I spent last Friday in a haze of sadness. I went to bed on Thursday evening praying for the girlfriend, daughter and family of Phil Castille, watching a video of Spike Lee saying the cops were hunting black people and woke up Friday morning to a CNN news anchor saying snipers were hunting white police officers with 5 dead and 7 more wounded in Dallas.

My mind and my heart were in a place that is hard to describe. When Seth would ask if I was okay, I just mumbled phrases with “can’t” “police” “hate” and “what”. My mind was racing, my blood was boiling and my heart was heavy – so heavy. All I could think about was every person who’s sat behind their computer for the last two years doing everything short of asking for someone to retaliate, while dressing it up as “justice” – every person I wanted to verbally demolish for being so naive and careless with other people’s realities. I thought deeply, for the first time in a long time, about every encounter I’ve had with racist America – the stories upon stories that I’ve filed away and refuse to share. The stories I’ve sheltered my parent’s from. Stories I’ve never even trusted my best friends with. The stories that have defined who I am and have influenced every choice I’ve made since. In the wake of all of the events, I found myself standing in the middle of my kitchen angry that I’ve pretended to be stronger than those stories for so long. Angry for the little girl who, because she was taught to respect authority and to ignore assholes, bit her tongue and stood alone in her fight for so long. As an adult, these are my stories to tell but I haven’t and I probably won’t for two basic (anger-inducing, I know) reasons:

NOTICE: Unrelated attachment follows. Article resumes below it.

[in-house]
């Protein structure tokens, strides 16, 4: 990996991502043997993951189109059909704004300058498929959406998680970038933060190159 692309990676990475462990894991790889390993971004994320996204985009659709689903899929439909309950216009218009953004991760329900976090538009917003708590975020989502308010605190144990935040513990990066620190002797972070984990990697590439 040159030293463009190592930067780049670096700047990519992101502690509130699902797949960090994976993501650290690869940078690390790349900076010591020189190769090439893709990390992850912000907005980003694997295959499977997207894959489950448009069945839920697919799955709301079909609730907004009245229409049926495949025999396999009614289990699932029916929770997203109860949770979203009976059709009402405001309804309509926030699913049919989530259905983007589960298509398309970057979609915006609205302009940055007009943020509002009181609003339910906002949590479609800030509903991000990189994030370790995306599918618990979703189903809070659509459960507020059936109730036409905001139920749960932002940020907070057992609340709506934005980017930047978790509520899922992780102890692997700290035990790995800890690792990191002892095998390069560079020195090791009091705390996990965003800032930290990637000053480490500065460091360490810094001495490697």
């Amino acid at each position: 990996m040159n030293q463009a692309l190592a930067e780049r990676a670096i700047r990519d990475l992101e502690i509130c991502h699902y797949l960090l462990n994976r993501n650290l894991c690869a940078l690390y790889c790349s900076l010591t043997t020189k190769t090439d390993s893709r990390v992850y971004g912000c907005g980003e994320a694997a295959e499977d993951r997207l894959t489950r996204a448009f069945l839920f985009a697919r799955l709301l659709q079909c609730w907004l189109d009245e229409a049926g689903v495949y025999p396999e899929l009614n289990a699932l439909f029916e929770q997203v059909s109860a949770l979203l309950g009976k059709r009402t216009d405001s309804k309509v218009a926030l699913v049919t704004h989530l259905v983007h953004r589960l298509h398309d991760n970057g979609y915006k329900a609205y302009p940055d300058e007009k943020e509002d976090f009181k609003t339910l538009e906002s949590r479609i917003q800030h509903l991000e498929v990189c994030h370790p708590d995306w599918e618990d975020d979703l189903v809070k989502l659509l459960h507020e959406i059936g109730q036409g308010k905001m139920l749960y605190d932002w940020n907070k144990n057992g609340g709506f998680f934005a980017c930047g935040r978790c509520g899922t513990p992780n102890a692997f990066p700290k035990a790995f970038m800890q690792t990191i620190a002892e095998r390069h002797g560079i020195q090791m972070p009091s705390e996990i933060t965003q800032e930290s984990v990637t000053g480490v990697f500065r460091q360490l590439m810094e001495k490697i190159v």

1) It’s uncomfortable. 100% of my family is white and at least 98% of my friends are white. The people closest to me haven’t been shaped by other people’s reactions to the color of their skin like I have. They’ve probably haven’t EVER looked in the mirror and wished to be a different color. They’ve never sat in the back seat of an Impala outside their new school and asked their mother if they were a nigger because that’s how they were greeted on their first day. They’ve never worried about how light or dark their children will be. Their mothers never had to remind them to be careful because “people in those areas aren’t the most open-minded”. They’ve never had to sit in a high-school classroom while a racist teacher ripped their history book apart in front their entire class, scattered the torn pages around the room and then looked them in the eye and said, “You can pick up your mess now.” They’ve never had to choose between a degrading “pick up your mess” and detention. They’ve never carried a heavy heart because their younger brother’s classmates were always asking him who his babysitter was. They’ve never been profiled by a cop and pulled over three times as often as their friends for absolutely nothing. They didn’t have to learn that hate is taught the hard way – by sitting in a classroom and being taunted by both the teacher and his son – who was not-so-ironcally the peach who called them a nigger on that first day of school. They’ll never know what it’s like to feel so out of place that they’d pack up everything, move thousands miles and half an ocean away for the shot of experiencing life as a wallflower. They’ll never have to wonder if they were admitted into college or given the job to help fulfill a quota. They’ll always go back to their hometowns. As far as I’m concerned, I don’t have a hometown.